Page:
I was looking forward to writing this week’s offensive line review. I thought I’d done a pretty decent job so far and fared reasonably well last year. However, SNY just took on an intern and they’ve decided that he’s going to write the offensive line review this week and for the remainder of the season.
Sure, he’s young, very inexperienced, ill-prepared and with a rough-around-the-edges style. There may be teething troubles at first, but they’re expecting he’ll learn and improve on the job. After all, he could be the future of BGA!
(Don’t worry, none of that is true.)
I just hope that underlines the absurdity of the situation at left guard. The Jets offensive line was pretty good for the first four weeks and isn’t getting any better. Brian Winters is overmatched, torpedoing the whole unit and potentially killing his confidence in the process.
Winters actually had some promising moments in this game, the best of which saw him pull to the right and block his man back to the inside. However, he was badly beaten for two more sacks and taken advantage of several times in the running game. By my count, he ended up on the ground on 16 of 55 plays this week. While he did have a couple of good pulling blocks in the first half, he’s still struggling to get that down. On third and goal, as Matt Simms “killkill’d” to a running play, Winters got in the running back’s way when he looked to have a running lane. On the next drive, he pulled and collided with the fullback, so that the run was bottled up.
I don’t like to kick a man when he’s down, but I honestly think it would be better for the team and for Winters’ development if he wasn’t playing. If the team is resolute that they’re done with Ducasse, then give Schlauderaff or Campbell a shot. I hate this phrase almost as much as “Pay the man!” but at this stage of the season, it’s worth asking: Could they really be any worse?
On October 11, offensive line coach Mike Devlin told Newday’s Kimberley Martin that Ducasse was “still big in our plans.” Since then, he’s played a total of five snaps in seven games and not seen action in four of those, including each of the last two.
Can we really expect the offensive linemen to get on the same page when the coaches can’t?
As for the rest of the line, they were pretty disappointing too, for the most part, although Jets’ quarterbacks were under pressure just 13 times and at least half of that was caused by Winters, the quarterback hesitating or the backs. The running game was statistically productive too, although 32 of the 99 yards came on a play that was not well blocked and, without that, they’d be barely above three yards per carry.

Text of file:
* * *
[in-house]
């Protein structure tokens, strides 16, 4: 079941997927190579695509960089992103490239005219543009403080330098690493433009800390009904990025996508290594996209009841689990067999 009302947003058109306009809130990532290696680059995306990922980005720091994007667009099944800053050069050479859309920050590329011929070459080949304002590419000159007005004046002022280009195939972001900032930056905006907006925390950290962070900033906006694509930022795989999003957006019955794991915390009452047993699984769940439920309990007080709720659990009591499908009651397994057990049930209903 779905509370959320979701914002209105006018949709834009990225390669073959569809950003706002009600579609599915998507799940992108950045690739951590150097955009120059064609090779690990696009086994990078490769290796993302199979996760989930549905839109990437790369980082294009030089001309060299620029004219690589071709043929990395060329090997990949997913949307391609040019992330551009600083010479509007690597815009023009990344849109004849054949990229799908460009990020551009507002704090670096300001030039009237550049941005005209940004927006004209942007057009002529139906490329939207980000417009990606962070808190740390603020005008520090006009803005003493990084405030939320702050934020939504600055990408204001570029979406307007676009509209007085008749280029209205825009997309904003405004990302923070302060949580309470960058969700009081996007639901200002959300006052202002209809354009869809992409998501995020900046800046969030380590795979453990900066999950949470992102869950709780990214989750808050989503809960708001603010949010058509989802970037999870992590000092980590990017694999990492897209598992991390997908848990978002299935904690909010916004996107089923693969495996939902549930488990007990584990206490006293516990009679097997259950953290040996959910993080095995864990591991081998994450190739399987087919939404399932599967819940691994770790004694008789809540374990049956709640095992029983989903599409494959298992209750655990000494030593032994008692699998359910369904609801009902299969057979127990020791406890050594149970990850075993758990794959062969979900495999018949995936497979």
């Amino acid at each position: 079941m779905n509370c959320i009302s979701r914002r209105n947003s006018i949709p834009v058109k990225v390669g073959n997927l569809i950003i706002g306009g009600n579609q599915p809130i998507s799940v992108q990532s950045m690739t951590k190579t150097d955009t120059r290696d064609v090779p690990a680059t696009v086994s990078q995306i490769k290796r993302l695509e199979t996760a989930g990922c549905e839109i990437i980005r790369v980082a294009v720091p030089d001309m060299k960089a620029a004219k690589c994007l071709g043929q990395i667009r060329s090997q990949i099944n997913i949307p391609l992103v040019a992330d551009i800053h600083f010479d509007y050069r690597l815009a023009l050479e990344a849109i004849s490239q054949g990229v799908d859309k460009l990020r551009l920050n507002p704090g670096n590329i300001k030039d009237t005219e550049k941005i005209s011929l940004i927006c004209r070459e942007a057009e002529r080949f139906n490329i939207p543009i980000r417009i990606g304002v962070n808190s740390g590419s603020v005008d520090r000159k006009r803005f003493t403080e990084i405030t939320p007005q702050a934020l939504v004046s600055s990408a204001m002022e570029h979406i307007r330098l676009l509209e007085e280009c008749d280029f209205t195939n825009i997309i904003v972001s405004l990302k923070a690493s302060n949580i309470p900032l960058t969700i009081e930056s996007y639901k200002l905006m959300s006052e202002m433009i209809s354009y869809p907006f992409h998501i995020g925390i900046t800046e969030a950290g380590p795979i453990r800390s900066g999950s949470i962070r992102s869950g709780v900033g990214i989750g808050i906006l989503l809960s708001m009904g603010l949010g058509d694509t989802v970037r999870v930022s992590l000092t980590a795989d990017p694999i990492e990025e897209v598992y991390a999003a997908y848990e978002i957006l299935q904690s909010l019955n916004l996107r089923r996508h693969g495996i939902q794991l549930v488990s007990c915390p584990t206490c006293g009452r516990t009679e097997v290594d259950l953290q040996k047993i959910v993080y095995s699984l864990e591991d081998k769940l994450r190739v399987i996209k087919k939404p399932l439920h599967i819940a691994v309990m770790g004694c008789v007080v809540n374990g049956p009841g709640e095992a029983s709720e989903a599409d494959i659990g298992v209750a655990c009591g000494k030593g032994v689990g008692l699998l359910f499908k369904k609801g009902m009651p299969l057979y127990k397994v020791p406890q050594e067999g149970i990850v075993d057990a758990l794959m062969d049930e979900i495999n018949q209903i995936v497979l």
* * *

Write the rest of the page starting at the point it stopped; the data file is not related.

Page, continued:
Willie Colon didn’t give up any pressure and did open up a good running lane on one play, but he let himself down in the second half by letting his man get off his block three times to make a stop. He also had at least one penalty for the ninth time this year and is tied with Khalif Barnes for the most in the NFL with 11. (The two face off next week in what’s sure to be an epic “flag-off”). On this occasion, the flag was harsh. Colon was called for an illegal block in the back on a play where Geno Smith dumped it off to Greg Salas and he cut back for a first down. The block didn’t affect the play and it looked like Colon targeted his man’s shoulder, but his man turned around at the last minute and Colon ran into him from behind where it would have been difficult for him to stop his momentum. It wouldn’t be so bad if the Dolphins hadn’t done exactly the same thing to Austin Howard, in even more egregious fashion, on the interception return late in the first half. Obviously that was not called.
Howard gave up 13 total pressures against Miami last year and clearly finds facing Cameron Wake a tough matchup, so limiting the damage to just four pressures this week was probably about as good as could be expected. One of those was a screwed up protection where he blocked down on the tackle and Wake was left unblocked, so he was only actually beaten three times. What’s more disappointing is that he didn’t really have any impact in the running game.
On the other side, D’Brickashaw Ferguson gave up two sacks, but in each case that was because the quarterback held onto the ball too long and then tried to avoid pressure coming from elsewhere (Winters was beaten to lead to the first sack and Chris Ivory on the other). He was beaten a couple of other times though. In the running game, he didn’t have much impact, other than on two plays in close succession in the second half where he drove his man well off the line. I’d like to see him doing that on a more consistent basis though.
Finally, Nick Mangold opened up some holes in the running game and was only beaten for one pressure on a play where the protection seemed to get screwed up again. One of his best plays this week came early in the game and saw him react to Winters getting beaten and coming off his own man to rescue the situation and allow Smith to get the throw off. Those are the kind of plays that most other centers can’t make.
Next up…we look at the receivers – but we don’t throw them the ball because they’re not wide open…